JJ: Even with lower (or free) tickets and promos, younger people aren’t going to come unless you do something that appeals to them (and expand targeted advertising on appropriate platforms) and even then it’s never a guarantee they’ll show up. People’s time for theater is varied — teenagers have many interests, young adults (20s/30s) are studying and/or working several jobs, or they’ve started a family. I think this age-old issue has always relied on a combination of efforts across the arts field and the community to cultivate a love of live theater in the younger generations which inspires them to become theater-goers in adulthood (and/or become creators in the field): Families bringing their children/youth to see (age appropriate) theater performances, vibrant theatre programs in and out of school (grammar through high school and college), performing arts companies including programming (w/ expanded advertising and affordability) with different themes that can be of interest to a variety of ages across their seasons. And let’s not forget all of that takes reliable, robust public and private funding for the performing arts (something else going extinct after Covid) on top of ticket sales and individual donors to keep all those elements alive and thriving.
Lorne Dechtenberg, incoming Managing Director of Santa Cruz Shakespeare
GT: How can you grow your audience?
LD: During the pandemic, I researched over a thousand American performing arts organizations (theaters, orchestras, operas, and ballets) to see how they were approaching this challenge. Most companies fell into one of two categories: either they were focused on endowment and planned giving by older patrons as a way to keep the doors open, or they were beating the bushes to build a new, younger audience (in some cases this effort required reinventing the organization in a more hip, tech-savvy way).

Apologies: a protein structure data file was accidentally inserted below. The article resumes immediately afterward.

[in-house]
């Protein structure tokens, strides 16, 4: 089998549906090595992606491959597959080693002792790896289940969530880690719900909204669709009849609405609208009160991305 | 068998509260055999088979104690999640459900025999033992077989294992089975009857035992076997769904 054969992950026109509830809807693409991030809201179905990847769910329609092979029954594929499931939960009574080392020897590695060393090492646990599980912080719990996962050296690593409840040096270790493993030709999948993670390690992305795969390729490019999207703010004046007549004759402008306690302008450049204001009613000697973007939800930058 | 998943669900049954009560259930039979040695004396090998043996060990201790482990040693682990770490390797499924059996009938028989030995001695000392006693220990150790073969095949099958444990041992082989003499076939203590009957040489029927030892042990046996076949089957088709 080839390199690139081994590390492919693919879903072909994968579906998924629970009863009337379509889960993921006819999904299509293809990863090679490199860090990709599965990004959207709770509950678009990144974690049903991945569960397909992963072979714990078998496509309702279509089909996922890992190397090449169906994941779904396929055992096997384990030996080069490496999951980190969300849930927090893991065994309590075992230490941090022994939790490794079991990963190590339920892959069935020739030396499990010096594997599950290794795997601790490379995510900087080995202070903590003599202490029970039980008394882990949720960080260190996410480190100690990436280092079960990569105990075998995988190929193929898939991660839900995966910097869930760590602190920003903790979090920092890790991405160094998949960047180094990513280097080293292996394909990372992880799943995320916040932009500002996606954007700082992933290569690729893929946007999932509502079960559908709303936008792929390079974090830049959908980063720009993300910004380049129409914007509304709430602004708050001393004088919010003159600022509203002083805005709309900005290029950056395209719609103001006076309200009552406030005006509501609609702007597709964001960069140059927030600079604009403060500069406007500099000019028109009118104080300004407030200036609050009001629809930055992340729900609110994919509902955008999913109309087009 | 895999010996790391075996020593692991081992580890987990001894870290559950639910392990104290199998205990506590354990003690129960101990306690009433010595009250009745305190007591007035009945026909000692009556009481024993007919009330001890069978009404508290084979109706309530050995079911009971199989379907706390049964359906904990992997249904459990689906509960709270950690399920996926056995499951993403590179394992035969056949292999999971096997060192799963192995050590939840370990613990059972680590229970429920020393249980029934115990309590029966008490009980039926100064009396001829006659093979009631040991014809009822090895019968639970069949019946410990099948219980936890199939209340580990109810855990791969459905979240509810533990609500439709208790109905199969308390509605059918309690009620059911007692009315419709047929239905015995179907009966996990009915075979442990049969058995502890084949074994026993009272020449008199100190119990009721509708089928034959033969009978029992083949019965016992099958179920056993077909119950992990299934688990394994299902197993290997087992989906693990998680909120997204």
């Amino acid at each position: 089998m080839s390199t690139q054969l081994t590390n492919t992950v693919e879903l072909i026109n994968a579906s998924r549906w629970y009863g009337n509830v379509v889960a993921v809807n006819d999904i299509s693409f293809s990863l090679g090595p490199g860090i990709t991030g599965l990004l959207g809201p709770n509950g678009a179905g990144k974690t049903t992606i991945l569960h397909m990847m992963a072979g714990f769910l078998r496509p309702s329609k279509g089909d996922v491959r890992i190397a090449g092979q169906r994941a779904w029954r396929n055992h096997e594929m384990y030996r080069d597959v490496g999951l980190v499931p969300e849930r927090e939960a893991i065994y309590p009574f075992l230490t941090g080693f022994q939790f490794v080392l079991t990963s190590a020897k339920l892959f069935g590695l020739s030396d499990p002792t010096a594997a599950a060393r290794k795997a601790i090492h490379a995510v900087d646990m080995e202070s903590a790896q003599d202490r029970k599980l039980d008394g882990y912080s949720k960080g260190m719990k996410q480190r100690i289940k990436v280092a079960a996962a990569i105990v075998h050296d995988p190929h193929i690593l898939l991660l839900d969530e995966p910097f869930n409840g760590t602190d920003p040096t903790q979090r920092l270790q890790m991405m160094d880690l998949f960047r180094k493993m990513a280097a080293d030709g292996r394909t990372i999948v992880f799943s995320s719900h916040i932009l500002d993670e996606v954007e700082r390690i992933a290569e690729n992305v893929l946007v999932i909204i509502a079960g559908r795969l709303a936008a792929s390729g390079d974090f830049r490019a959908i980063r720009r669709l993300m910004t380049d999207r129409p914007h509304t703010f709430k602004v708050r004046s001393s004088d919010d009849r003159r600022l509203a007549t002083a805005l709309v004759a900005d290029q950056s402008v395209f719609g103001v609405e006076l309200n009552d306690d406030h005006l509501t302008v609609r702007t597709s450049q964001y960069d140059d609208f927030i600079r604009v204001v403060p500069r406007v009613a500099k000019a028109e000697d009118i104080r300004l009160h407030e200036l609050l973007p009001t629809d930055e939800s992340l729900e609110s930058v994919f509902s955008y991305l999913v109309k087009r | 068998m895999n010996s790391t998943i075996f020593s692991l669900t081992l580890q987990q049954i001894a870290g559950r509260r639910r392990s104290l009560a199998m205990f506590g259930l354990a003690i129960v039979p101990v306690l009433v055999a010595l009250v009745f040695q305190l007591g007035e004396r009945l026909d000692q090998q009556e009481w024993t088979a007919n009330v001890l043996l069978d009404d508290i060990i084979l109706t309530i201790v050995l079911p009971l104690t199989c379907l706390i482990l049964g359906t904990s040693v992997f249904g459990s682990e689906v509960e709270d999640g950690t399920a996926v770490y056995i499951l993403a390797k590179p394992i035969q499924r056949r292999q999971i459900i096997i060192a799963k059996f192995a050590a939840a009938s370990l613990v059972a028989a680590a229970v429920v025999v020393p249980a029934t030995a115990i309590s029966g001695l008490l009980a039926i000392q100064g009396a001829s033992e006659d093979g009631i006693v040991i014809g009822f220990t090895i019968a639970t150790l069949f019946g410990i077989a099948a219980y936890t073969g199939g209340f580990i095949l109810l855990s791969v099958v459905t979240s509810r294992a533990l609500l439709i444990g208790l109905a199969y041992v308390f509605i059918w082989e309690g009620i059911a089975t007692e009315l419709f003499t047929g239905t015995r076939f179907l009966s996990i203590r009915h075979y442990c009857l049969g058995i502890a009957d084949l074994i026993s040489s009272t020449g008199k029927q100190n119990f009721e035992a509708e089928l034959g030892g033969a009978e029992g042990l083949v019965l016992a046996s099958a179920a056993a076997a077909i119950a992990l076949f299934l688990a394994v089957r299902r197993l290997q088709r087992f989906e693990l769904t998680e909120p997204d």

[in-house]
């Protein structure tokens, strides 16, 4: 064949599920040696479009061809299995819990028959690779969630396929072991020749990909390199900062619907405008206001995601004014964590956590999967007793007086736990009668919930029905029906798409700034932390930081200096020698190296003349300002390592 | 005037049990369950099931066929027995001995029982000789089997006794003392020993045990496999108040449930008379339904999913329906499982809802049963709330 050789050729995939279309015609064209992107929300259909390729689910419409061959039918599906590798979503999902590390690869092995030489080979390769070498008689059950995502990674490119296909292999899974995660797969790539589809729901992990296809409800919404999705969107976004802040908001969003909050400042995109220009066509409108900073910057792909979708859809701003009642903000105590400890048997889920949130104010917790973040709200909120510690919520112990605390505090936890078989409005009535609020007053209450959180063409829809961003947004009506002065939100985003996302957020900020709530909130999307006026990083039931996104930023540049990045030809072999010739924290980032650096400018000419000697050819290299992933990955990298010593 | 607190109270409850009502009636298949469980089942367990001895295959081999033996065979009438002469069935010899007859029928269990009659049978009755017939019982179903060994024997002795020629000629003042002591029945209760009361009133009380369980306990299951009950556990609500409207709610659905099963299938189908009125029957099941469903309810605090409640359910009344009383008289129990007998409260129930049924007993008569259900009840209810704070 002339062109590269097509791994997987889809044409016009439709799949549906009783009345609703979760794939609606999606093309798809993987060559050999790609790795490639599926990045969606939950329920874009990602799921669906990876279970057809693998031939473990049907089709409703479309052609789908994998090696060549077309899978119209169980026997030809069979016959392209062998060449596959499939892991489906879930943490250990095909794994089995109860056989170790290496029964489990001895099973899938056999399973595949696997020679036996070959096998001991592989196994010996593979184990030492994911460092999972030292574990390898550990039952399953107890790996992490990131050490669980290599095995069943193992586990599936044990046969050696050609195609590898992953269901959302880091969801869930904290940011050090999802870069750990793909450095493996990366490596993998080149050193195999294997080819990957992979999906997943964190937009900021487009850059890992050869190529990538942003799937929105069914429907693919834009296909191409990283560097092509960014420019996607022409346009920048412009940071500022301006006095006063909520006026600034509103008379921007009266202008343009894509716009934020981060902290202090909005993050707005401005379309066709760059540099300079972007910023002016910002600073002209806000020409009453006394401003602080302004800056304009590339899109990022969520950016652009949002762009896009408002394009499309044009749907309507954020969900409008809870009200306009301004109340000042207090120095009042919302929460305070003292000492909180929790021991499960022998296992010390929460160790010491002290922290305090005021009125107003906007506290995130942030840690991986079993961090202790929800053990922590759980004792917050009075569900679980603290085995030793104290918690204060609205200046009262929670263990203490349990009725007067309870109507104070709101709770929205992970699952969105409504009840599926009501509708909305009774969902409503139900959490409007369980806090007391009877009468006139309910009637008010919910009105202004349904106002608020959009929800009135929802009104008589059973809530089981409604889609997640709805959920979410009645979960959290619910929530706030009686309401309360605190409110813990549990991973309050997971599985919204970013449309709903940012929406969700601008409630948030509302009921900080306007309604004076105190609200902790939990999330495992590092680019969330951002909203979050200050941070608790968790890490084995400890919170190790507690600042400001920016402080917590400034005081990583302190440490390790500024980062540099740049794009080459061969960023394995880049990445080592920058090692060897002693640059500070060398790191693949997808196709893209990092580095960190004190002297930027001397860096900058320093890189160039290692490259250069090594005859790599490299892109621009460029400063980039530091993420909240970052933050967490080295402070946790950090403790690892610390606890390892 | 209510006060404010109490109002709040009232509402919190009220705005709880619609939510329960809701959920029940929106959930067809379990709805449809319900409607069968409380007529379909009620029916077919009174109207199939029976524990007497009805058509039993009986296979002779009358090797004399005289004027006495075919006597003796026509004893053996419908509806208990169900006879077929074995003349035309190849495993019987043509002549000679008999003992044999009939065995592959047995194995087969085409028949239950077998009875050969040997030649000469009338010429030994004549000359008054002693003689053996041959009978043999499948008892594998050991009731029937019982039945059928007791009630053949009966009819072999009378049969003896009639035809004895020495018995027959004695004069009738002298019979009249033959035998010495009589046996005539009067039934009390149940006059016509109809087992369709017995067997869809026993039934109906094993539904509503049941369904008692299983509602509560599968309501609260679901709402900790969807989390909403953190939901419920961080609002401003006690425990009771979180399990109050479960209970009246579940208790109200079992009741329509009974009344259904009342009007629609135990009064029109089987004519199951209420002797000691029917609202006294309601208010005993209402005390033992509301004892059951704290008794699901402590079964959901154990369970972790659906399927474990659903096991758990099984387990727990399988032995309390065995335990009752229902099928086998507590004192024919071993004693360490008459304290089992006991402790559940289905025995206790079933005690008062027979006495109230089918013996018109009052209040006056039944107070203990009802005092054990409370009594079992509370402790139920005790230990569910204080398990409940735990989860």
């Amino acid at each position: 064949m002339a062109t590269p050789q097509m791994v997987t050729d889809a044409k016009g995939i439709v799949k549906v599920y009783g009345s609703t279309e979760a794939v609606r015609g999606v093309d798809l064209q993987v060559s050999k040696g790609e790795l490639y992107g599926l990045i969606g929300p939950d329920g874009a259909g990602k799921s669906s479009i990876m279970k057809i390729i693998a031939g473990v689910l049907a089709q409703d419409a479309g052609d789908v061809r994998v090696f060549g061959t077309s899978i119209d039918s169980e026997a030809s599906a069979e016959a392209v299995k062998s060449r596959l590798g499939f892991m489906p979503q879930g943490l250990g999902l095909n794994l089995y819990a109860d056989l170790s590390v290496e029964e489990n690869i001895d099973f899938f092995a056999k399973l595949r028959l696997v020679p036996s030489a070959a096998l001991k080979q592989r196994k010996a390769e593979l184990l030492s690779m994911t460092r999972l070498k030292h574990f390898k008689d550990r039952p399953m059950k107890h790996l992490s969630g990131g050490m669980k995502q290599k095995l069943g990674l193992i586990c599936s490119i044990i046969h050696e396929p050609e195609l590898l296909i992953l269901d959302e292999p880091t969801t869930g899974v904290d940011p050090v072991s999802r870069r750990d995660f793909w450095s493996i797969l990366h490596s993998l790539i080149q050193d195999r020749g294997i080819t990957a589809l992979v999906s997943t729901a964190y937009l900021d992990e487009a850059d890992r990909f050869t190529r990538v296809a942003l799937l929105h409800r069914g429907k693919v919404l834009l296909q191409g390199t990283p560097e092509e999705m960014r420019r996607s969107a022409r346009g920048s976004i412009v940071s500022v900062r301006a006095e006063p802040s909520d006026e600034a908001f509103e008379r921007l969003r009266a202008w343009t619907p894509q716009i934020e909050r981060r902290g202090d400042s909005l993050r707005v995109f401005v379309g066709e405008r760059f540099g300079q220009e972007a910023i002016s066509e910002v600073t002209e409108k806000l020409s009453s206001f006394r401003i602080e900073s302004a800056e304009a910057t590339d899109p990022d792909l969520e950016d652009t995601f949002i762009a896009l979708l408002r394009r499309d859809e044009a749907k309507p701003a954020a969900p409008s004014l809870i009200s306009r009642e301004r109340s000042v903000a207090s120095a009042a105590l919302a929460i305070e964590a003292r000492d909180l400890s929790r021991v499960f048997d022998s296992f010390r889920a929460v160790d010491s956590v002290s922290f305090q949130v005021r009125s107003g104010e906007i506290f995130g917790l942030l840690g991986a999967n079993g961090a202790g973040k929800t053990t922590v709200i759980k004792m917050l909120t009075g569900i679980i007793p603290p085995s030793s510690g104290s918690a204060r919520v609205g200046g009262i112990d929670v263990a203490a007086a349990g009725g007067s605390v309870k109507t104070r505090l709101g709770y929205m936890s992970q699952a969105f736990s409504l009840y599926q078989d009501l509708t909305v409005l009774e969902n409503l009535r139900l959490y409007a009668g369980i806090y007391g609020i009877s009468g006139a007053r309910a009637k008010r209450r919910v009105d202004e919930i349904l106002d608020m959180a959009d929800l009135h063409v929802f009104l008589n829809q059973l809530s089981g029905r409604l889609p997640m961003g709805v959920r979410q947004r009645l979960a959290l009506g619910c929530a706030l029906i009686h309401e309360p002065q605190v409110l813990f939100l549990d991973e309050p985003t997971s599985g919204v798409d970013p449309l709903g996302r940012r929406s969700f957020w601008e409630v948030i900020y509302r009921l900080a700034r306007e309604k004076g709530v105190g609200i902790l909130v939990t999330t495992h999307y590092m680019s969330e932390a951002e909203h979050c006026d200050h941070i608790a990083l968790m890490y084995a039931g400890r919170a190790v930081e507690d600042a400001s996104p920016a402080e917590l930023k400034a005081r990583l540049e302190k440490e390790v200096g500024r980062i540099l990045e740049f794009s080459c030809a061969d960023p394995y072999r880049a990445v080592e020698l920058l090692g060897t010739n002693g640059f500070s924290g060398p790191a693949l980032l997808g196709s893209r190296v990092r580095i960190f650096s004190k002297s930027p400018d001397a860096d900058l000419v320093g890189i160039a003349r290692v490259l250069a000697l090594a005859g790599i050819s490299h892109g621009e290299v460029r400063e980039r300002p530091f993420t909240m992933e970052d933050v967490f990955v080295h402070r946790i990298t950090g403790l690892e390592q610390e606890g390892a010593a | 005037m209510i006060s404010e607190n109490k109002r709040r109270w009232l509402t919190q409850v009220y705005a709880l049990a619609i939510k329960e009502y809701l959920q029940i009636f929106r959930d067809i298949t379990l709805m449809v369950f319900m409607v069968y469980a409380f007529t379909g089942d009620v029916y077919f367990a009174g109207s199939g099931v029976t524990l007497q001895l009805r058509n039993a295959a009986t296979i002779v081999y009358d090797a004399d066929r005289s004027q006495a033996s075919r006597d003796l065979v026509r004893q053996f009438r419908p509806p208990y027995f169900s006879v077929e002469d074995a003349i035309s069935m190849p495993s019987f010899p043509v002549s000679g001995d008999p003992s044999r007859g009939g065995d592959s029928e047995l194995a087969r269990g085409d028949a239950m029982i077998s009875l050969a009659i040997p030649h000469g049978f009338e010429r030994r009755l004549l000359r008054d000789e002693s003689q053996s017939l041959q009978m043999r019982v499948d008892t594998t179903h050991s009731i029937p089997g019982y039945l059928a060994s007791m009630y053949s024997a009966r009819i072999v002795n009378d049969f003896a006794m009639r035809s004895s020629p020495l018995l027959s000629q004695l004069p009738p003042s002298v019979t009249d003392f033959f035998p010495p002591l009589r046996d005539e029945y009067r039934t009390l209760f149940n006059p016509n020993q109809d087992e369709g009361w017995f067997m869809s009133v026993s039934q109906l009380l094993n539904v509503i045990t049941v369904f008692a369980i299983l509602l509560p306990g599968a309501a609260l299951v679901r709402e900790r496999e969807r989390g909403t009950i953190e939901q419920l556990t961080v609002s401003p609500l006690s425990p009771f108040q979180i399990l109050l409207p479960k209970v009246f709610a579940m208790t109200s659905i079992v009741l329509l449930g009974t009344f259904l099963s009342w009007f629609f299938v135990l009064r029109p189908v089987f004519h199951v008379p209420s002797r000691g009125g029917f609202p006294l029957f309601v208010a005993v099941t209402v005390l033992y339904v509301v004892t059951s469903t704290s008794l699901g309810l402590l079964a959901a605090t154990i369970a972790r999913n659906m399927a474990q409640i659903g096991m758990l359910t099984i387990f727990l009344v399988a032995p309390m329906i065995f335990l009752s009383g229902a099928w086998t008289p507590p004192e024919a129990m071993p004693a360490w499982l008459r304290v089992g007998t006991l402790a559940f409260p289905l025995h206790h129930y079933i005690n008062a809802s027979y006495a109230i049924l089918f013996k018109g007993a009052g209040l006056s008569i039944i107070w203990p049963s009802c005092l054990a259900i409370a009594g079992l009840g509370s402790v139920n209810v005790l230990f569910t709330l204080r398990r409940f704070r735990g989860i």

My goal for SCS is to encourage both legacy giving and new audience development, but to make sure that each task is done with the other in mind. That is, when we ask someone to include us in their estate planning, I want them to understand how transformative their gift will be. It won’t just pay the electric bill; it will enable us to bring Shakespeare to generations of new audience members – and not only his plays, but also his incredible legacy of literacy, cultural awareness, and social justice – things that make every society better. And conversely, when we reach out to prospective new audience members (through community partnerships, multilingual marketing, etc.), I want them to understand that, when they join the SCS family, they won’t just see a single production; they’ll have the opportunity to begin their own traditions – of picnics and plays, of friendships and family gatherings, and of celebrating our shared humanity.
GT: How do you convince consumers that live theater is not a luxury, but rather a necessity for life?
LD: We live in a world full of labels that categorize us and separate us from one another, but when we sit in those seats and experience the emotional arc of a show together, we stop being those labels and go back to just being people. I once heard a director say to a cast on opening night, “You’re going to change the world tonight. People don’t walk out of a theater and commit a crime. Theatre makes the world better. You are about to make the world better.”
Politics in terms of things like pronouns, diversity casting and land acknowledgements should not be the way we aim to capture audience members. I believe that any arts organization that tries to live by its politics will die by its politics. We have a gender parity policy in our casting because we believe it’s the right thing to do. But SCS is not about tokenism or fads; we believe in the great work that we do (both onstage and off) and the human connections that we build.
Riley Nicholson, incoming Executive Director of the Cabrillo Music Festival
GT: How will you grow audiences in a post-Covid era of online entertainment, and changing taste in what constitutes musical performances?